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Home births encouraged by drugs watchdog

More babies could be born outside of hospitals according the new NHS guidelines.

The National Institute for Health and Care Excellence (NICE) has claimed that home births and midwife led centres are often as safe for babies and could be better for their mothers in low-risk pregnancies.

The guidelines state that 45% of women may be better off giving birth outside of traditional obstetric unit and that women should be offered a range of choices including a home birth.

Susan Bewley, professor of complex obstetrics at King's College London and part of the team that developed the guidelines, said: "Midwifery-led settings have better outcomes for mothers than the traditional obstetric units and labour wards.”

However, she stressed the emphasis was on choice. "There isn't a one-size-fits-all model for all women.”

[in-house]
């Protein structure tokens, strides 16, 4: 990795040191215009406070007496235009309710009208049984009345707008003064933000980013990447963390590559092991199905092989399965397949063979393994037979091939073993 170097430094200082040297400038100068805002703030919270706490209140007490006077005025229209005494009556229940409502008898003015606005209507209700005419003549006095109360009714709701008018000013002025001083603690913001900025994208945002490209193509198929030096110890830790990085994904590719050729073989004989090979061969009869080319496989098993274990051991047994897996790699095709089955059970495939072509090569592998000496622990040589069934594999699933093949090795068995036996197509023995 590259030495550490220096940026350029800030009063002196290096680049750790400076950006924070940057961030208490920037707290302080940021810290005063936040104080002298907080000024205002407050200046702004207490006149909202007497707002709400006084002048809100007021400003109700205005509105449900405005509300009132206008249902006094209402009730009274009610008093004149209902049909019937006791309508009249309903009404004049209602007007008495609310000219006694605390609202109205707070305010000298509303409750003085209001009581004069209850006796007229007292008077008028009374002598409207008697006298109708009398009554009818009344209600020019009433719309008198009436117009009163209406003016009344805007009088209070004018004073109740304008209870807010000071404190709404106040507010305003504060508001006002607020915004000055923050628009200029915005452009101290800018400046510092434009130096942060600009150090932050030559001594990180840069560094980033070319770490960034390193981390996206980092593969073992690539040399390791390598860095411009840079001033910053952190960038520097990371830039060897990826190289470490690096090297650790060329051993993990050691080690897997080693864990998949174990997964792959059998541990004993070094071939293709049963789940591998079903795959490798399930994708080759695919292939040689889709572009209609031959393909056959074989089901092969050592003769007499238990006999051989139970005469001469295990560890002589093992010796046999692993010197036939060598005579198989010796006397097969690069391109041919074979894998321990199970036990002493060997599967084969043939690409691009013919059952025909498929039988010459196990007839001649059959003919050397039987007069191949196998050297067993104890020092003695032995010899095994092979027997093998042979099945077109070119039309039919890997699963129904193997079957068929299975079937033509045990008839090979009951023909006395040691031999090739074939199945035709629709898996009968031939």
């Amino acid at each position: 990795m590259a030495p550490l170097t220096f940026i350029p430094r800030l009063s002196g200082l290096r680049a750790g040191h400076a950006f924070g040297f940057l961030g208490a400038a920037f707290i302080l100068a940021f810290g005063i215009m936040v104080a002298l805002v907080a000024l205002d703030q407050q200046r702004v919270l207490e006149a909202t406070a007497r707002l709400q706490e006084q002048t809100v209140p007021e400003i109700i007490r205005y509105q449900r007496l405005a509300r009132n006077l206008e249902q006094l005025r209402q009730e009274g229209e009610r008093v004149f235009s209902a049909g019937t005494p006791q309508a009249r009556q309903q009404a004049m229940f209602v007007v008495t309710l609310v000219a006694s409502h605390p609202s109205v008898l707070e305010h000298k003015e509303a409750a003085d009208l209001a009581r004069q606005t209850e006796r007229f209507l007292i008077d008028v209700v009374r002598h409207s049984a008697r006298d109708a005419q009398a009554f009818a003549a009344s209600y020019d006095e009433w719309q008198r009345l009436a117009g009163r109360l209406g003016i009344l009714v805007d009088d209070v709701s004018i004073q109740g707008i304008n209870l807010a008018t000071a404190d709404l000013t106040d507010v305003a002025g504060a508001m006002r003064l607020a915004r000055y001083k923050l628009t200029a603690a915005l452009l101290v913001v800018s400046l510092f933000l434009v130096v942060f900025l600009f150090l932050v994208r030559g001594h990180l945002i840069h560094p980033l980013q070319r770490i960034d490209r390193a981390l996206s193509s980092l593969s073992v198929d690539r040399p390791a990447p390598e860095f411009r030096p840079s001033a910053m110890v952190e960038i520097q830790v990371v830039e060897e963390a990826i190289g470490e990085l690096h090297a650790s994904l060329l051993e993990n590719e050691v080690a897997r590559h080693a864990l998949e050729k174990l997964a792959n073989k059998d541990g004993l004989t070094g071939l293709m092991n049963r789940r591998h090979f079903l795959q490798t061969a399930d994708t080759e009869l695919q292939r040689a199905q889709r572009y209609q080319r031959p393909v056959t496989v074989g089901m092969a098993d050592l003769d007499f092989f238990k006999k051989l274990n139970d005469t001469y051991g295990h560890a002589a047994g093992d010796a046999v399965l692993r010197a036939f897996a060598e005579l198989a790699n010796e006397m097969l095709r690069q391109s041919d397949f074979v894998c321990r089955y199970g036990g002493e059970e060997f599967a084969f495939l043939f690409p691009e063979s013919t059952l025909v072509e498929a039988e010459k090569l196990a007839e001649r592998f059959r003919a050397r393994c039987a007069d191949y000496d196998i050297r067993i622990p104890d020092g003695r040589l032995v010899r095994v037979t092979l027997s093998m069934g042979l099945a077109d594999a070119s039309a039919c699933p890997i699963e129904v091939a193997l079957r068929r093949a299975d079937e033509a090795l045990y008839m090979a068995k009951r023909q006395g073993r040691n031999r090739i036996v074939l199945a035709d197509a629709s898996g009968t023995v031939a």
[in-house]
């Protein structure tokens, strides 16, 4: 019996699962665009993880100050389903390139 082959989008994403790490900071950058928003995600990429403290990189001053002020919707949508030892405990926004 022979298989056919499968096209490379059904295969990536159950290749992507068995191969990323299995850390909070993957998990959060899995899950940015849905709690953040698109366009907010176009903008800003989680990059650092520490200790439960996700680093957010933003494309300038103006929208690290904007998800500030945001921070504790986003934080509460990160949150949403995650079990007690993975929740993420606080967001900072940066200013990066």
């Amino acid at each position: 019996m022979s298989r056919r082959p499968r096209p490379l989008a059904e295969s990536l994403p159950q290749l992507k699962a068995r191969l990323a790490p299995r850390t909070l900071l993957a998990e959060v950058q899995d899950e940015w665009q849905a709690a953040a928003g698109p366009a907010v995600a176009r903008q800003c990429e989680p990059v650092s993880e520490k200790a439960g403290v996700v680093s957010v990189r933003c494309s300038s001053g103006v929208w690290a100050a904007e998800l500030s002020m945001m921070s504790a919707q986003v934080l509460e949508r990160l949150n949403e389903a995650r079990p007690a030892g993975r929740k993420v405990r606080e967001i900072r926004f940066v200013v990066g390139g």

“That's why a range of settings providing different support for women with different needs gives you better safety overall," she added.

Cathy Warwick, chief executive of the Royal College of Midwives, told the BBC News website that she welcomed the guidelines.

She said: "The evidence shows that if women don't have any complications in their pregnancies they'll have better outcomes if they are able to make these choices.”

But Lucy Jolin of the Birth Trauma Association told BBC Radio 4's Today programme it was not always safe for women to give birth outside hospital.

She said: "Things can go wrong very easily and we do feel this advice could be dangerous."